After solving this problem I found out that: $$\int_0^1\ln^sxdx=(-1)^s\Gamma(s+1)\tag{1}$$Where $\Gamma(s)$ is the gamma function, defined as $(s-1)!$ when $s\in\mathbb{Z}$. $(1)$ can be proven by induction. Anyways, I realized that I could use this to prove that $$-\int_0^1\ln\left(\ln \frac{1}{x}\right)dx=\gamma$$Where $\gamma$ is the Euler-mascheroni constant. Here is my proof:

Take the derivative of $\int_0^1(-\ln x)^sdx$ with respect to $s$. To do this, move the differentiation operator inside the integral sign, meaning that we need to take the derivative of $\ln^sx$. This is the same as $e^{s\ln\ln \frac{1}{x}}$. By chain rule we get that the derivative of $(-\ln x)^s$ is $\ln(-\ln x)(-\ln x)^s$. Setting $s=0$ back in the original equation, we get that $\int_0^1\ln\frac{1}{\ln \frac{1}{x}}dx=-\gamma$ since the derivative of the analytic continuation of the factorial function at zero is $-\gamma$. Multiplying both sides by $-1$ yields the desired expression.

Are there other proofs to this expression?

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    $\begingroup$ On $(0,1)$ the inner logarithm is negative, therefore there must be an issue as the result is real, yet the outer logarithm is taken out of a negative number. // It seems you forgot about the $(-1)^s$ term. $\endgroup$
    – Zacky
    Jan 2, 2023 at 17:56
  • $\begingroup$ @Zacky I just realized :/ don't know what to do now. $\endgroup$ Jan 2, 2023 at 18:01
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    $\begingroup$ @Zacky Thanks! I will edit the OP. I was confused since $s$ was an independent variable but then I remembered that we are integrating with respect to $x$. $\endgroup$ Jan 2, 2023 at 18:06
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    $\begingroup$ For the integral $\int_{0}^{1}\ln\left(-\ln\left(x\right)\right)dx$, you can just let $u=\ln(x)$ to get $\int_{0}^{\infty}e^{-x}\ln\left(x\right)dx$. There are plenty of methods on this site to show that new integral equals $\gamma$. There is a way to compute $\int_{0}^{1}\ln\left(-\ln\left(x\right)\right)dx$ directly using contour integration, but it just leads to $\int_{0}^{\infty}e^{-x}\ln\left(x\right)dx$ and is a lot more tedious and (I guess) roundabout. If you are interested, I can type an answer for that. $\endgroup$ Jan 3, 2023 at 7:47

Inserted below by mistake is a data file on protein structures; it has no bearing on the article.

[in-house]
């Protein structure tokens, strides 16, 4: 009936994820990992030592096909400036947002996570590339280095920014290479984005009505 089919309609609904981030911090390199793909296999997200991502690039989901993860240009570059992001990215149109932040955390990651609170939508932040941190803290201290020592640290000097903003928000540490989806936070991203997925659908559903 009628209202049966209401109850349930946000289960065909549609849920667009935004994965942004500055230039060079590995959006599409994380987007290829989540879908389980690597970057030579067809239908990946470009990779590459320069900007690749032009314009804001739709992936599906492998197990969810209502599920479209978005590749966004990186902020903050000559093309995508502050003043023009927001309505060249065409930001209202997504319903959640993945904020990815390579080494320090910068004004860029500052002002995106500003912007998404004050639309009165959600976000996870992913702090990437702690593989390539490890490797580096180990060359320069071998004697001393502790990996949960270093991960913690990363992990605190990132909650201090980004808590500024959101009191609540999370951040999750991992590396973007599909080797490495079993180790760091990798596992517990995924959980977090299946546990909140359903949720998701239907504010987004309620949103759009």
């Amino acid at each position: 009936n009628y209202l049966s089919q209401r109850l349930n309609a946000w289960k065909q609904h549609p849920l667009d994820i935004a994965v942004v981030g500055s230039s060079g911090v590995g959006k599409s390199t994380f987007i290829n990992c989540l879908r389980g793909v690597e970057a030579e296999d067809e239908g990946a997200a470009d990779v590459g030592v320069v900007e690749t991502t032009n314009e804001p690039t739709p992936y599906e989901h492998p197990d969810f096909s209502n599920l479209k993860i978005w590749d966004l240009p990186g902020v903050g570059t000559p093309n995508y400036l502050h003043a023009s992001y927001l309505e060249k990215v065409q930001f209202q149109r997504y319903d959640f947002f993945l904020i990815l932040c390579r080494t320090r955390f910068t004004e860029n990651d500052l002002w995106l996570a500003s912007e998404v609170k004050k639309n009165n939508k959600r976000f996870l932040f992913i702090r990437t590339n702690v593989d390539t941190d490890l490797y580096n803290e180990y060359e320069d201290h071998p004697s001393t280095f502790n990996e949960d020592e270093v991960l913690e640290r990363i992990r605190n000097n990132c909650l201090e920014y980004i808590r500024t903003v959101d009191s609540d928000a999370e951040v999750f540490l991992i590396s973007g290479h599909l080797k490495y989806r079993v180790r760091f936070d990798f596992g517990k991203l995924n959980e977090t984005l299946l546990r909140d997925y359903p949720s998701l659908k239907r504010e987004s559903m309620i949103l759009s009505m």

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    $\begingroup$ On second thought, I found a different way to avoid $\int_{0}^{\infty}e^{-x}\ln(x)dx$. I'm currently drafting out my thoughts, then I'll type everything in an answer, hopefully by tonight. $\endgroup$ Jan 4, 2023 at 3:04

3 Answers 3


We will prove

$$\int_{0}^{1}\ln\left(\ln\left(\frac{1}{x}\right)\right)dx = -\gamma.$$

Proof. Let $f(z) = \ln\left(\ln\left(\dfrac{1}{z}\right)\right)$ where $\operatorname{arg}(z) \in (-\pi, \pi]$. Define a contour $C = [\epsilon,1-\epsilon] \cup \gamma_2 \cup \Gamma \cup [i,i\epsilon] \cup \gamma_1$ for small $\epsilon > 0$ that we will traverse counterclockwise around. A visual is provided below, and its Desmos code can be viewed here made by one of my friends.

enter image description here

By Cauchy's Residue Theorem, we write $\displaystyle\oint_C f(z)dz$ as

$$ \eqalign{ 0 &= \int_{\epsilon}^{1-\epsilon}f(z)dz + \int_{\gamma_2} f(z)dz + \int_{\Gamma} f(z)dz +\int_{i}^{i\epsilon} f(z)dz + \int_{\gamma_1} f(z)dz \cr \operatorname{P.V.}\int_0^1 f(z)dz &= \lim_{\epsilon \to 0}\left(\int_{-\gamma_1} f(z)dz + \int_{-\gamma_2} f(z)dz + \int_{i\epsilon}^{i} f(z)dz - \int_{\Gamma} f(z)dz\right). } $$

Both $\displaystyle\int_{-\gamma_1} f(z)dz$ and $\displaystyle\int_{-\gamma_2} f(z)dz$ approach $0$ as $\epsilon \to 0$ using similar methods. To demonstrate,

$$ \eqalign{ \lim_{\epsilon \to 0}\int_{-\gamma_1}f(z)dz &= \lim_{\epsilon \to 0}\int_{0}^{\pi/2}f\left(\epsilon e^{i\theta}d\epsilon e^{i\theta}\right) \cr &= i\int_{0}^{\pi/2}e^{i\theta}\lim_{\epsilon \to 0}\epsilon \ln\left(\ln\left(\frac{1}{\epsilon e^{i\theta}}\right)\right)d\theta \cr &= i\int_{0}^{\pi/2}e^{i\theta}\lim_{\epsilon \to 0} \frac{\ln\left(-\ln\left(\epsilon e^{i\theta}\right)\right)}{1/\epsilon}d\theta \cr &= i\int_{0}^{\pi/2}e^{i\theta}\lim_{\epsilon \to 0} \frac{\frac{d}{d\epsilon}\ln\left(-\ln\left(\epsilon e^{i\theta}\right)\right)}{\frac{d}{d\epsilon}1/\epsilon}d\theta \cr &= i\int_{0}^{\pi/2}e^{i\theta}(0)d\theta \cr &= 0. } $$ We can apply a similar procedure for $\displaystyle\int_{-\gamma_2} f(z)dz$, albeit a bit more grunt work. We would have to parameterize $z=1+\epsilon e^{i\theta}$ for $\theta \in [\pi/2, \pi]$.

For $\displaystyle \int_{\Gamma} f(z)dz$, let $z = e^{it}$ such that $t \in [t_{\epsilon}, \pi/2]$. Note that $t_{\epsilon} > 0$ is small and accounts for the tiny gap near $z=1$. Then